Microbiota signatures specific to particular precancerous colon polyps could result in more accurate tests with lower risk.
An intriguing study by leading institutions has identified a unique microbial fingerprint in the gut of patients with precancerous colon polyps, suggesting that a non-invasive stool test could transform detection of colorectal cancers.
- The study was conducted by the Broad Institute of MIT and Harvard, Harvard Medical School, and Massachusetts General Hospital.
- Researchers compared stool samples and colonoscopies of 971 participants to study the gut microbiome.
- A distinct microbial fingerprint was found in those with tubular adenomas and sessile serrated adenomas, both premalignant colon lesions.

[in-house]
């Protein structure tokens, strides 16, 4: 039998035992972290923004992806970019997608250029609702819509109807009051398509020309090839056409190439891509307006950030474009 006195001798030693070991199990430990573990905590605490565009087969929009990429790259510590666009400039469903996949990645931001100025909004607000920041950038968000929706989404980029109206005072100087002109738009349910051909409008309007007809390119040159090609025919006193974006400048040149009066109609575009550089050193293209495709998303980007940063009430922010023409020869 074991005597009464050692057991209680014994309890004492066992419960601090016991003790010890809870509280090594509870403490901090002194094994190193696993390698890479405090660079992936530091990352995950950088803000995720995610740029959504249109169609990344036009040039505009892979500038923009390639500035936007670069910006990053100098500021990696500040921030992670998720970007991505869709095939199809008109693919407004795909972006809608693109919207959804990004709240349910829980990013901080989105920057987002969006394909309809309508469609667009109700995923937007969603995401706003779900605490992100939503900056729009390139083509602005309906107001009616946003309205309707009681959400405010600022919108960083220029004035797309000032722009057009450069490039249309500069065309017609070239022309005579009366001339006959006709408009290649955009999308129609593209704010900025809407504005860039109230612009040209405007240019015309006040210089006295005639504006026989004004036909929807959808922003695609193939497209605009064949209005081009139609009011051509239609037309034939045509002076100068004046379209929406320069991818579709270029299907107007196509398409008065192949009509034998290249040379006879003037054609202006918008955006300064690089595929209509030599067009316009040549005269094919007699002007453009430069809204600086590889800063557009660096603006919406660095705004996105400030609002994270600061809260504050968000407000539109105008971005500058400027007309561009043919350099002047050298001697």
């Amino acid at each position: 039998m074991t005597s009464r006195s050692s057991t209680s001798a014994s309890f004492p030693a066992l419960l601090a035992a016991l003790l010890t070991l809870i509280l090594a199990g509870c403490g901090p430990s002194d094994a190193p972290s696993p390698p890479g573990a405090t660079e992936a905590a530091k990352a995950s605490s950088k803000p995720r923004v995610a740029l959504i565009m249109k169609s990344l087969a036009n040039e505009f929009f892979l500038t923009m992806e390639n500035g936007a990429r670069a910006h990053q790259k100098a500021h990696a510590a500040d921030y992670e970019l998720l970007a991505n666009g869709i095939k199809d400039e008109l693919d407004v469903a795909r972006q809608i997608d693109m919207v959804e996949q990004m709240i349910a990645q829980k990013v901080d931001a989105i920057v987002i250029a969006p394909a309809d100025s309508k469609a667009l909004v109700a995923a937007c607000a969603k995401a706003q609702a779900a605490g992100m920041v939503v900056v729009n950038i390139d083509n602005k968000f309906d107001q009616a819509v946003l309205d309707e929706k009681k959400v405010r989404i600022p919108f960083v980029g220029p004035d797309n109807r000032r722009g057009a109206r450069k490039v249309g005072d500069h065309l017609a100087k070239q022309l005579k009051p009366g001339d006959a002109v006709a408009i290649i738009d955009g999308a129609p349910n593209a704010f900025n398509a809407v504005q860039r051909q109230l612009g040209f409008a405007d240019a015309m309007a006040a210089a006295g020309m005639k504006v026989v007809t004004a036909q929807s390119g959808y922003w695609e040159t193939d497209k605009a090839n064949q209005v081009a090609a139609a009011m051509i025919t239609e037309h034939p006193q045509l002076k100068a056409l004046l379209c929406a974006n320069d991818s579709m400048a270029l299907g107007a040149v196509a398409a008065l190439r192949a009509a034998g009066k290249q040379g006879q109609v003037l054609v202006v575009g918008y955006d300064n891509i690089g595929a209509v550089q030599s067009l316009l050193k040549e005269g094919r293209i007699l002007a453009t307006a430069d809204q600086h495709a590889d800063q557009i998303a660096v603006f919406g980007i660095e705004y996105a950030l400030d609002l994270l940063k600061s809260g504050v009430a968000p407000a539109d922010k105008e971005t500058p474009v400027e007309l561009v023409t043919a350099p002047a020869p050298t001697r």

- Nineteen (19) different bacterial species were detected in patients with tubular adenomas and eight in those with sessile serrated adenomas.
- The findings hint at the potential of stool tests to reduce the number of invasive colonoscopies.
- The study also explores the possibility of using bacteria as a probiotic supplement to reduce colon cancer risk.
- Colorectal cancer is the third most common cancer, with rising incidences in young adults and developing countries.
- Colonoscopy, an invasive procedure, is the current gold standard for detecting colorectal cancers.
- Polyps, abnormal cell growths, are common in adults but not all turn into cancer.
- A 2018 Johns Hopkins study highlighted infection risks associated with outpatient colonoscopies.
- Current alternative tests to colonoscopy include the fecal immunochemical test, fecal occult blood tests, and stool DNA tests.
- Lifestyle changes, including diet, influence intestinal bacteria, but the exact relationship between bacteria and polyps remains unclear.
- This research underscores the potential of leveraging the gut microbiome for early detection of colorectal cancers, potentially transforming diagnostic approaches and patient outcomes.